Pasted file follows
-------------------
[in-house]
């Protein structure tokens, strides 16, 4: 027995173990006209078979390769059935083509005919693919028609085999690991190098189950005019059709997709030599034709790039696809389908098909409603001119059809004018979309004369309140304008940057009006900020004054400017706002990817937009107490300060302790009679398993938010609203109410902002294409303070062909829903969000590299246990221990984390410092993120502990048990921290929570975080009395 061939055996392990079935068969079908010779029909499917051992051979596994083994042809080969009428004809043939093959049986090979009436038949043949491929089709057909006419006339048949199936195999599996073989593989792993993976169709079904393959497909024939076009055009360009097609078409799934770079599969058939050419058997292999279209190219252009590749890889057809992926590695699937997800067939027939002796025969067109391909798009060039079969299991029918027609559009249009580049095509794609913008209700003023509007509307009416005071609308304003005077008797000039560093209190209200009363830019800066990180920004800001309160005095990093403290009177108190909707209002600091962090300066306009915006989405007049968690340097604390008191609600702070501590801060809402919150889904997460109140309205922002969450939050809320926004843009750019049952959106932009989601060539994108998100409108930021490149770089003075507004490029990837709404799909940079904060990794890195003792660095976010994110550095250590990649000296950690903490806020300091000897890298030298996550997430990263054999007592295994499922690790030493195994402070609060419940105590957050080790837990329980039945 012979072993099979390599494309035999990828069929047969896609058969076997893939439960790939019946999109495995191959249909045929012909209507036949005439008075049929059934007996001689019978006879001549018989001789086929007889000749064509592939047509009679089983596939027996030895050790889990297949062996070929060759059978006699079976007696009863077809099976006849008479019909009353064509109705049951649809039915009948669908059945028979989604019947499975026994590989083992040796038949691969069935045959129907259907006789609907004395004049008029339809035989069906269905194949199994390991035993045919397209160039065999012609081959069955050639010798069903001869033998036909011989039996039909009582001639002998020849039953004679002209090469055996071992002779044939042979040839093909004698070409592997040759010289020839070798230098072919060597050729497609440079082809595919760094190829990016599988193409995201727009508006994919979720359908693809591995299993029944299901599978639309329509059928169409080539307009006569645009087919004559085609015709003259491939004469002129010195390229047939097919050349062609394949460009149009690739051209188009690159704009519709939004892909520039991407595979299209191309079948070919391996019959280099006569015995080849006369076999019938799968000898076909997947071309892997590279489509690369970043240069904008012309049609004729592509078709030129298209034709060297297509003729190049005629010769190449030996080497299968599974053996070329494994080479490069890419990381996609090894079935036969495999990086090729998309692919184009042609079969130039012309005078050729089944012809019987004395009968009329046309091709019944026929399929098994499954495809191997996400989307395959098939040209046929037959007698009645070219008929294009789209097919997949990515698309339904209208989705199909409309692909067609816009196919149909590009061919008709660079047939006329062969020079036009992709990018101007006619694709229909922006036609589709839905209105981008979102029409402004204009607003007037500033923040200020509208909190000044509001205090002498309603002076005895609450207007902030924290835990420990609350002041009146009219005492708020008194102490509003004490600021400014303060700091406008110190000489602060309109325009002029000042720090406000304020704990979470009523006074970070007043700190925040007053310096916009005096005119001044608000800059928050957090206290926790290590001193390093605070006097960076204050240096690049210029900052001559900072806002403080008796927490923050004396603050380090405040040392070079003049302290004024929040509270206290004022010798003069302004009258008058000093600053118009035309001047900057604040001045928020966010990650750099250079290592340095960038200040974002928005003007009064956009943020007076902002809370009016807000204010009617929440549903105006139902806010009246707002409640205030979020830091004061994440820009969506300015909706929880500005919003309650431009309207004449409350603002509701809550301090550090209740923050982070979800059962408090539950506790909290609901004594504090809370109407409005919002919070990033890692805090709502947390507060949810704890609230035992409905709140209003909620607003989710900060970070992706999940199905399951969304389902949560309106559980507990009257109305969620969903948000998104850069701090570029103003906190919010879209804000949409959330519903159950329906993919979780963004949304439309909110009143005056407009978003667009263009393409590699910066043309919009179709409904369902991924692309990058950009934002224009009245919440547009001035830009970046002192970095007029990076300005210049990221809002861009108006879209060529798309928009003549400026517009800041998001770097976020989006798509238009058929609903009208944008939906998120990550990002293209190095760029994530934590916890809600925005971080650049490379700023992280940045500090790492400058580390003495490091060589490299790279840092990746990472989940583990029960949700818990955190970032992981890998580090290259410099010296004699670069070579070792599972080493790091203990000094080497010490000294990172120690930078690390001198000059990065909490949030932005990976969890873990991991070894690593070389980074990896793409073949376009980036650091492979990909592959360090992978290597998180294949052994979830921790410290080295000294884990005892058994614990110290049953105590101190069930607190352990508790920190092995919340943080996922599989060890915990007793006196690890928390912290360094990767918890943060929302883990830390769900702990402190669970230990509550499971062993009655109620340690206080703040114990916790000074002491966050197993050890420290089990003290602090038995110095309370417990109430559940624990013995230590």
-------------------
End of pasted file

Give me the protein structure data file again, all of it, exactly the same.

[in-house]
């Protein structure tokens, strides 16, 4: 027995173990006209078979390769059935083509005919693919028609085999690991190098189950005019059709997709030599034709790039696809389908098909409603001119059809004018979309004369309140304008940057009006900020004054400017706002990817937009107490300060302790009679398993938010609203109410902002294409303070062909829903969000590299246990221990984390410092993120502990048990921290929570975080009395 061939055996392990079935068969079908010779029909499917051992051979596994083994042809080969009428004809043939093959049986090979009436038949043949491929089709057909006419006339048949199936195999599996073989593989792993993976169709079904393959497909024939076009055009360009097609078409799934770079599969058939050419058997292999279209190219252009590749890889057809992926590695699937997800067939027939002796025969067109391909798009060039079969299991029918027609559009249009580049095509794609913008209700003023509007509307009416005071609308304003005077008797000039560093209190209200009363830019800066990180920004800001309160005095990093403290009177108190909707209002600091962090300066306009915006989405007049968690340097604390008191609600702070501590801060809402919150889904997460109140309205922002969450939050809320926004843009750019049952959106932009989601060539994108998100409108930021490149770089003075507004490029990837709404799909940079904060990794890195003792660095976010994110550095250590990649000296950690903490806020300091000897890298030298996550997430990263054999007592295994499922690790030493195994402070609060419940105590957050080790837990329980039945 012979072993099979390599494309035999990828069929047969896609058969076997893939439960790939019946999109495995191959249909045929012909209507036949005439008075049929059934007996001689019978006879001549018989001789086929007889000749064509592939047509009679089983596939027996030895050790889990297949062996070929060759059978006699079976007696009863077809099976006849008479019909009353064509109705049951649809039915009948669908059945028979989604019947499975026994590989083992040796038949691969069935045959129907259907006789609907004395004049008029339809035989069906269905194949199994390991035993045919397209160039065999012609081959069955050639010798069903001869033998036909011989039996039909009582001639002998020849039953004679002209090469055996071992002779044939042979040839093909004698070409592997040759010289020839070798230098072919060597050729497609440079082809595919760094190829990016599988193409995201727009508006994919979720359908693809591995299993029944299901599978639309329509059928169409080539307009006569645009087919004559085609015709003259491939004469002129010195390229047939097919050349062609394949460009149009690739051209188009690159704009519709939004892909520039991407595979299209191309079948070919391996019959280099006569015995080849006369076999019938799968000898076909997947071309892997590279489509690369970043240069904008012309049609004729592509078709030129298209034709060297297509003729190049005629010769190449030996080497299968599974053996070329494994080479490069890419990381996609090894079935036969495999990086090729998309692919184009042609079969130039012309005078050729089944012809019987004395009968009329046309091709019944026929399929098994499954495809191997996400989307395959098939040209046929037959007698009645070219008929294009789209097919997949990515698309339904209208989705199909409309692909067609816009196919149909590009061919008709660079047939006329062969020079036009992709990018101007006619694709229909922006036609589709839905209105981008979102029409402004204009607003007037500033923040200020509208909190000044509001205090002498309603002076005895609450207007902030924290835990420990609350002041009146009219005492708020008194102490509003004490600021400014303060700091406008110190000489602060309109325009002029000042720090406000304020704990979470009523006074970070007043700190925040007053310096916009005096005119001044608000800059928050957090206290926790290590001193390093605070006097960076204050240096690049210029900052001559900072806002403080008796927490923050004396603050380090405040040392070079003049302290004024929040509270206290004022010798003069302004009258008058000093600053118009035309001047900057604040001045928020966010990650750099250079290592340095960038200040974002928005003007009064956009943020007076902002809370009016807000204010009617929440549903105006139902806010009246707002409640205030979020830091004061994440820009969506300015909706929880500005919003309650431009309207004449409350603002509701809550301090550090209740923050982070979800059962408090539950506790909290609901004594504090809370109407409005919002919070990033890692805090709502947390507060949810704890609230035992409905709140209003909620607003989710900060970070992706999940199905399951969304389902949560309106559980507990009257109305969620969903948000998104850069701090570029103003906190919010879209804000949409959330519903159950329906993919979780963004949304439309909110009143005056407009978003667009263009393409590699910066043309919009179709409904369902991924692309990058950009934002224009009245919440547009001035830009970046002192970095007029990076300005210049990221809002861009108006879209060529798309928009003549400026517009800041998001770097976020989006798509238009058929609903009208944008939906998120990550990002293209190095760029994530934590916890809600925005971080650049490379700023992280940045500090790492400058580390003495490091060589490299790279840092990746990472989940583990029960949700818990955190970032992981890998580090290259410099010296004699670069070579070792599972080493790091203990000094080497010490000294990172120690930078690390001198000059990065909490949030932005990976969890873990991991070894690593070389980074990896793409073949376009980036650091492979990909592959360090992978290597998180294949052994979830921790410290080295000294884990005892058994614990110290049953105590101190069930607190352990508790920190092995919340943080996922599989060890915990007793006196690890928390912290360094990767918890943060929302883990830390769900702990402190669970230990509550499971062993009655109620340690206080703040114990916790000074002491966050197993050890420290089990003290602090038995110095309370417990109430559940624990013995230590």